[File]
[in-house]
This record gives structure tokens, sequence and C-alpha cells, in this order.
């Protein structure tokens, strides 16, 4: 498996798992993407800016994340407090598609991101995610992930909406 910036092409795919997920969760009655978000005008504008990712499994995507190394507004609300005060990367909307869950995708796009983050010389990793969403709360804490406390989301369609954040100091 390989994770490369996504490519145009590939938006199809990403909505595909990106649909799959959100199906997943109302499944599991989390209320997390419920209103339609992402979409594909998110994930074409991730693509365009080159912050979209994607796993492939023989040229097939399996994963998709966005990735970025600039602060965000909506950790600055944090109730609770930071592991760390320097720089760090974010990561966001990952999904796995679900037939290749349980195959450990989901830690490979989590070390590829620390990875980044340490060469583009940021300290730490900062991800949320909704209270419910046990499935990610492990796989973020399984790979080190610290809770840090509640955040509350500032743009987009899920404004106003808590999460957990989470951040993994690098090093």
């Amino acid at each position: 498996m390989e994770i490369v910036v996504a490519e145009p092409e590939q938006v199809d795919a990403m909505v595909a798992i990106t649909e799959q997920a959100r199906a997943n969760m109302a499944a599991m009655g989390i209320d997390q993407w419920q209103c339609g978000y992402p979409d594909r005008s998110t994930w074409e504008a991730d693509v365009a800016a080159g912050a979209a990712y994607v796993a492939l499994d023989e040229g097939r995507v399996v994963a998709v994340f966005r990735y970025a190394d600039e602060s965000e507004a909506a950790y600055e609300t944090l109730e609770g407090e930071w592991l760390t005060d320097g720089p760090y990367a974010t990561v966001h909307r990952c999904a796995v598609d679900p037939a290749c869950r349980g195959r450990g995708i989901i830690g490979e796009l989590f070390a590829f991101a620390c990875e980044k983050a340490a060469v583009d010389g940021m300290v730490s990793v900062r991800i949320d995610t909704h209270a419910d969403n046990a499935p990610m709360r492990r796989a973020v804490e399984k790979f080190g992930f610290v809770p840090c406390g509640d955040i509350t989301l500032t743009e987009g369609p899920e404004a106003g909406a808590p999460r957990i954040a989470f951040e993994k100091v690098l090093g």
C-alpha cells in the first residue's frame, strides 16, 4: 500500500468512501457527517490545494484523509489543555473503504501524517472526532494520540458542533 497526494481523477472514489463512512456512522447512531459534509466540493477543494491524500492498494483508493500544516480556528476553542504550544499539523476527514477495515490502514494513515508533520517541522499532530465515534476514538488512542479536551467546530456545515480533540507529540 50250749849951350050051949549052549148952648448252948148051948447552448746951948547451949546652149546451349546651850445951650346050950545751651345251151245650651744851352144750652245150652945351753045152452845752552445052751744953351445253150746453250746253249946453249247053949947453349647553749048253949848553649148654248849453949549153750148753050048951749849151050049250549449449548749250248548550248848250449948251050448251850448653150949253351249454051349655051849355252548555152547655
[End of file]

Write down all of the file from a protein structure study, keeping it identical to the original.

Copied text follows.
[in-house]
This record gives structure tokens, sequence and C-alpha cells, in this order.
């Protein structure tokens, strides 16, 4: 498996798992993407800016994340407090598609991101995610992930909406 910036092409795919997920969760009655978000005008504008990712499994995507190394507004609300005060990367909307869950995708796009983050010389990793969403709360804490406390989301369609954040100091 390989994770490369996504490519145009590939938006199809990403909505595909990106649909799959959100199906997943109302499944599991989390209320997390419920209103339609992402979409594909998110994930074409991730693509365009080159912050979209994607796993492939023989040229097939399996994963998709966005990735970025600039602060965000909506950790600055944090109730609770930071592991760390320097720089760090974010990561966001990952999904796995679900037939290749349980195959450990989901830690490979989590070390590829620390990875980044340490060469583009940021300290730490900062991800949320909704209270419910046990499935990610492990796989973020399984790979080190610290809770840090509640955040509350500032743009987009899920404004106003808590999460957990989470951040993994690098090093």
């Amino acid at each position: 498996m390989e994770i490369v910036v996504a490519e145009p092409e590939q938006v199809d795919a990403m909505v595909a798992i990106t649909e799959q997920a959100r199906a997943n969760m109302a499944a599991m009655g989390i209320d997390q993407w419920q209103c339609g978000y992402p979409d594909r005008s998110t994930w074409e504008a991730d693509v365009a800016a080159g912050a979209a990712y994607v796993a492939l499994d023989e040229g097939r995507v399996v994963a998709v994340f966005r990735y970025a190394d600039e602060s965000e507004a909506a950790y600055e609300t944090l109730e609770g407090e930071w592991l760390t005060d320097g720089p760090y990367a974010t990561v966001h909307r990952c999904a796995v598609d679900p037939a290749c869950r349980g195959r450990g995708i989901i830690g490979e796009l989590f070390a590829f991101a620390c990875e980044k983050a340490a060469v583009d010389g940021m300290v730490s990793v900062r991800i949320d995610t909704h209270a419910d969403n046990a499935p990610m709360r492990r796989a973020v804490e399984k790979f080190g992930f610290v809770p840090c406390g509640d955040i509350t989301l500032t743009e987009g369609p899920e404004a106003g909406a808590p999460r957990i954040a989470f951040e993994k100091v690098l090093g």
C-alpha cells in the first residue's frame, strides 16, 4: 500500500468512501457527517490545494484523509489543555473503504501524517472526532494520540458542533 497526494481523477472514489463512512456512522447512531459534509466540493477543494491524500492498494483508493500544516480556528476553542504550544499539523476527514477495515490502514494513515508533520517541522499532530465515534476514538488512542479536551467546530456545515480533540507529540 50250749849951350050051949549052549148952648448252948148051948447552448746951948547451949546652149546451349546651850445951650346050950545751651345251151245650651744851352144750652245150652945351753045152452845752552445052751744953351445253150746453250746253249946453249247053949947453349647553749048253949848553649148654248849453949549153750148753050048951749849151050049250549449449548749250248548550248848250449948251050448251850448653150949253351249454051349655051849355252548555152547655